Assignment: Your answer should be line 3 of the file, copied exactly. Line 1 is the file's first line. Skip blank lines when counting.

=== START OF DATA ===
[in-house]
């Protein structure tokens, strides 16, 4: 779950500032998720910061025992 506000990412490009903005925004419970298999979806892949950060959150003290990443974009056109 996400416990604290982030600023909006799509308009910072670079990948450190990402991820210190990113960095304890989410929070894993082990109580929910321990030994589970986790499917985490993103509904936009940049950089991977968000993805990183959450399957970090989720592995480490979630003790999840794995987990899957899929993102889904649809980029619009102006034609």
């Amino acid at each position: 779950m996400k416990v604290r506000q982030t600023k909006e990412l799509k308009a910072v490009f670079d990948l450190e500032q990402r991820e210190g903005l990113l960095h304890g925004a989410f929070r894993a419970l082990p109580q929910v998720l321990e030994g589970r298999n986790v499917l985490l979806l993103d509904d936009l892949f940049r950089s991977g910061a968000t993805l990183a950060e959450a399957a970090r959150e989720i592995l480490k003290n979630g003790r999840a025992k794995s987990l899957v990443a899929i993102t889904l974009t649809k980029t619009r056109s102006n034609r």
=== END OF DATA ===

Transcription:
């Amino acid at each position: 779950m996400k416990v604290r506000q982030t600023k909006e990412l799509k308009a910072v490009f670079d990948l450190e500032q990402r991820e210190g903005l990113l960095h304890g925004a989410f929070r894993a419970l082990p109580q929910v998720l321990e030994g589970r298999n986790v499917l985490l979806l993103d509904d936009l892949f940049r950089s991977g910061a968000t993805l990183a950060e959450a399957a970090r959150e989720i592995l480490k003290n979630g003790r999840a025992k794995s987990l899957v990443a899929i993102t889904l974009t649809k980029t619009r056109s102006n034609r």